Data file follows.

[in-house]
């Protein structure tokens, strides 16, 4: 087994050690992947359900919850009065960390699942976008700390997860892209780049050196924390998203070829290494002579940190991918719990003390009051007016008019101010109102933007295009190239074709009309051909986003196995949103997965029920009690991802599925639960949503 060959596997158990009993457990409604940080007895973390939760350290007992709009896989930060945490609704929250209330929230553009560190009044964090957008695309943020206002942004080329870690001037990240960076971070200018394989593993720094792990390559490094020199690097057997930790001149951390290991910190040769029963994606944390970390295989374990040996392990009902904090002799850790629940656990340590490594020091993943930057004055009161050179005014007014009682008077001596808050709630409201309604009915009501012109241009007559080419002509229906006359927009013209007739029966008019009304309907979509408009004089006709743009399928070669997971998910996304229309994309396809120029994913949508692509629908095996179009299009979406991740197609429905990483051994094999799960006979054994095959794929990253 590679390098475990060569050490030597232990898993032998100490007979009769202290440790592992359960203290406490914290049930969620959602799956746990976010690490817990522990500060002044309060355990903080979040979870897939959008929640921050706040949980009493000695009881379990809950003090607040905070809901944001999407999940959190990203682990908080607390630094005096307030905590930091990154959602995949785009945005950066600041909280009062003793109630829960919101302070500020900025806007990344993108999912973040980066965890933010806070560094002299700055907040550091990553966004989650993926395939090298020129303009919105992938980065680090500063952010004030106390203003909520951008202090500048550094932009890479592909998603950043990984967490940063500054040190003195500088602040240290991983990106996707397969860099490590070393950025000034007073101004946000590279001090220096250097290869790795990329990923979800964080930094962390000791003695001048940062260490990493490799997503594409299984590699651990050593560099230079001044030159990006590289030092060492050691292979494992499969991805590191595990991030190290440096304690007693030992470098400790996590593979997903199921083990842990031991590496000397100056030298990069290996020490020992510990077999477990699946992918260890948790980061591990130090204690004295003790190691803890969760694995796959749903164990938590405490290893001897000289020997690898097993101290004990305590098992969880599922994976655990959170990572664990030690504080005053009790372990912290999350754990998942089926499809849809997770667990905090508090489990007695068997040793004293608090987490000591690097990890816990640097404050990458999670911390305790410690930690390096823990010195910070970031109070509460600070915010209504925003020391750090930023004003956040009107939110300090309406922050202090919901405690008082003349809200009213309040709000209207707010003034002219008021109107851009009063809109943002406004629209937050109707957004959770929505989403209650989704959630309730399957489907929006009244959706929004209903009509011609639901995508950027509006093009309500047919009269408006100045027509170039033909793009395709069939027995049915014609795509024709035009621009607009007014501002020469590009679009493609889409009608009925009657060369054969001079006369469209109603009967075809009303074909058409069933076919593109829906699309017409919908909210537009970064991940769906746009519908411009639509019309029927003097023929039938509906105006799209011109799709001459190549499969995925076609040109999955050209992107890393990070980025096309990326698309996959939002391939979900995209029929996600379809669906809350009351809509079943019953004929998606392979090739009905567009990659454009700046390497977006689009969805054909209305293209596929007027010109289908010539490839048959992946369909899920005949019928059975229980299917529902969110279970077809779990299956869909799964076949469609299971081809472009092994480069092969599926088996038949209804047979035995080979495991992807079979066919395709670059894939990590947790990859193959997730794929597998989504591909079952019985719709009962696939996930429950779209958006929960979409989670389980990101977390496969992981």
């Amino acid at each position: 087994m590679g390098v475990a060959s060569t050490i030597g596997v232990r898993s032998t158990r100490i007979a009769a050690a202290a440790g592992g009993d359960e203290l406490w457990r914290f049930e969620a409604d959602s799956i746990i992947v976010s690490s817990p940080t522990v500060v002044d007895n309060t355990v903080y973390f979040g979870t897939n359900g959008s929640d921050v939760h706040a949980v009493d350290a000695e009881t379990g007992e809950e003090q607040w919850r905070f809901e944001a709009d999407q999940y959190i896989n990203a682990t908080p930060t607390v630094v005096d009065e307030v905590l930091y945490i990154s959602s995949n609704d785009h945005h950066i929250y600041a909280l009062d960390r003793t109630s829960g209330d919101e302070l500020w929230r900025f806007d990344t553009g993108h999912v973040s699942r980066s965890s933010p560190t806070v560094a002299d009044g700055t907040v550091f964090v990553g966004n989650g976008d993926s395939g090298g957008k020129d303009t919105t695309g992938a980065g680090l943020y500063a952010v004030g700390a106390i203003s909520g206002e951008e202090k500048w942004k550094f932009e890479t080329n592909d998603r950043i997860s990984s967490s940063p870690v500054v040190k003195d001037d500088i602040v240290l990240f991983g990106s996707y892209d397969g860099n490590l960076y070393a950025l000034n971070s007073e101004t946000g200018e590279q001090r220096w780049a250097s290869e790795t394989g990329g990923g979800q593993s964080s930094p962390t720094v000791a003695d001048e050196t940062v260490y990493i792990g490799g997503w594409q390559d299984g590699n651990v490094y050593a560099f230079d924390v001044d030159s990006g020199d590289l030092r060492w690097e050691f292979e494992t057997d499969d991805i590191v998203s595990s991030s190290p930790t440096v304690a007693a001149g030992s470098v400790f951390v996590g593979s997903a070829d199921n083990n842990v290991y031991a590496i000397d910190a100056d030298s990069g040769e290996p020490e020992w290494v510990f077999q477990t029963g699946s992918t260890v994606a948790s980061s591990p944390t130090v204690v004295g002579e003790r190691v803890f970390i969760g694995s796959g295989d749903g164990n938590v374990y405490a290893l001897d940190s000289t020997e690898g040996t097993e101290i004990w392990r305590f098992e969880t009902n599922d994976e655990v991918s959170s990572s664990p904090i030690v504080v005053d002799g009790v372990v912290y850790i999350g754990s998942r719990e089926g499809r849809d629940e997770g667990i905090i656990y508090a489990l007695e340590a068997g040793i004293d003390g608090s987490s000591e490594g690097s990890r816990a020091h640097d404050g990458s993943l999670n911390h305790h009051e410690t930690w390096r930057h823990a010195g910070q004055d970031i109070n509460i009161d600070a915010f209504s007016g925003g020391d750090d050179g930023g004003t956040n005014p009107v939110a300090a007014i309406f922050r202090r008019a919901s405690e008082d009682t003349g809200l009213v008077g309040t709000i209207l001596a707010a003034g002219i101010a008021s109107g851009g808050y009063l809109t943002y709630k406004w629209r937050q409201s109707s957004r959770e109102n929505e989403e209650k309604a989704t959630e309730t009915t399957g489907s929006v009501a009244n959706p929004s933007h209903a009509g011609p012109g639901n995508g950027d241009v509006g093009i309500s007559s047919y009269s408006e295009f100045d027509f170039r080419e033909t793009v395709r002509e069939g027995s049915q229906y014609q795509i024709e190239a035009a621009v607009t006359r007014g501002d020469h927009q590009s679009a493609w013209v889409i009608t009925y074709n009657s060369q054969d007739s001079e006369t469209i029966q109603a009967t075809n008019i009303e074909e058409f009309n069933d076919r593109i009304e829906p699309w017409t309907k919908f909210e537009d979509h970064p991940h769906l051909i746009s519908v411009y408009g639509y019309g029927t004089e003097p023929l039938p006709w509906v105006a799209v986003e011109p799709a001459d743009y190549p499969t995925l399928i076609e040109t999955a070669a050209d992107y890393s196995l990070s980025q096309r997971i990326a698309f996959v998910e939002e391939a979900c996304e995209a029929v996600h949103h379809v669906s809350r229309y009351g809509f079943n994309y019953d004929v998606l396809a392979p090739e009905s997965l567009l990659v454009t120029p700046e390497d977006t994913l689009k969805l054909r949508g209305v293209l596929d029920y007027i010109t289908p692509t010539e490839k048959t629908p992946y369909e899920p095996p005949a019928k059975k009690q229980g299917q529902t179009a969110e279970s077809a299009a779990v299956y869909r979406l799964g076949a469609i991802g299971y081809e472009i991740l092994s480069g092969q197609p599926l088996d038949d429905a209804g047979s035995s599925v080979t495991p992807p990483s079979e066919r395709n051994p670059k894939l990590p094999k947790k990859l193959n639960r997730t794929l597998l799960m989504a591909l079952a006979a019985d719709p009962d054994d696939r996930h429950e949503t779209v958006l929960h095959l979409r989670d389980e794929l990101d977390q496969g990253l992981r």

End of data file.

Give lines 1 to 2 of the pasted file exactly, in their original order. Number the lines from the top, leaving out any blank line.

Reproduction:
[in-house]
């Protein structure tokens, strides 16, 4: 087994050690992947359900919850009065960390699942976008700390997860892209780049050196924390998203070829290494002579940190991918719990003390009051007016008019101010109102933007295009190239074709009309051909986003196995949103997965029920009690991802599925639960949503 060959596997158990009993457990409604940080007895973390939760350290007992709009896989930060945490609704929250209330929230553009560190009044964090957008695309943020206002942004080329870690001037990240960076971070200018394989593993720094792990390559490094020199690097057997930790001149951390290991910190040769029963994606944390970390295989374990040996392990009902904090002799850790629940656990340590490594020091993943930057004055009161050179005014007014009682008077001596808050709630409201309604009915009501012109241009007559080419002509229906006359927009013209007739029966008019009304309907979509408009004089006709743009399928070669997971998910996304229309994309396809120029994913949508692509629908095996179009299009979406991740197609429905990483051994094999799960006979054994095959794929990253 590679390098475990060569050490030597232990898993032998100490007979009769202290440790592992359960203290406490914290049930969620959602799956746990976010690490817990522990500060002044309060355990903080979040979870897939959008929640921050706040949980009493000695009881379990809950003090607040905070809901944001999407999940959190990203682990908080607390630094005096307030905590930091990154959602995949785009945005950066600041909280009062003793109630829960919101302070500020900025806007990344993108999912973040980066965890933010806070560094002299700055907040550091990553966004989650993926395939090298020129303009919105992938980065680090500063952010004030106390203003909520951008202090500048550094932009890479592909998603950043990984967490940063500054040190003195500088602040240290991983990106996707397969860099490590070393950025000034007073101004946000590279001090220096250097290869790795990329990923979800964080930094962390000791003695001048940062260490990493490799997503594409299984590699651990050593560099230079001044030159990006590289030092060492050691292979494992499969991805590191595990991030190290440096304690007693030992470098400790996590593979997903199921083990842990031991590496000397100056030298990069290996020490020992510990077999477990699946992918260890948790980061591990130090204690004295003790190691803890969760694995796959749903164990938590405490290893001897000289020997690898097993101290004990305590098992969880599922994976655990959170990572664990030690504080005053009790372990912290999350754990998942089926499809849809997770667990905090508090489990007695068997040793004293608090987490000591690097990890816990640097404050990458999670911390305790410690930690390096823990010195910070970031109070509460600070915010209504925003020391750090930023004003956040009107939110300090309406922050202090919901405690008082003349809200009213309040709000209207707010003034002219008021109107851009009063809109943002406004629209937050109707957004959770929505989403209650989704959630309730399957489907929006009244959706929004209903009509011609639901995508950027509006093009309500047919009269408006100045027509170039033909793009395709069939027995049915014609795509024709035009621009607009007014501002020469590009679009493609889409009608009925009657060369054969001079006369469209109603009967075809009303074909058409069933076919593109829906699309017409919908909210537009970064991940769906746009519908411009639509019309029927003097023929039938509906105006799209011109799709001459190549499969995925076609040109999955050209992107890393990070980025096309990326698309996959939002391939979900995209029929996600379809669906809350009351809509079943019953004929998606392979090739009905567009990659454009700046390497977006689009969805054909209305293209596929007027010109289908010539490839048959992946369909899920005949019928059975229980299917529902969110279970077809779990299956869909799964076949469609299971081809472009092994480069092969599926088996038949209804047979035995080979495991992807079979066919395709670059894939990590947790990859193959997730794929597998989504591909079952019985719709009962696939996930429950779209958006929960979409989670389980990101977390496969992981």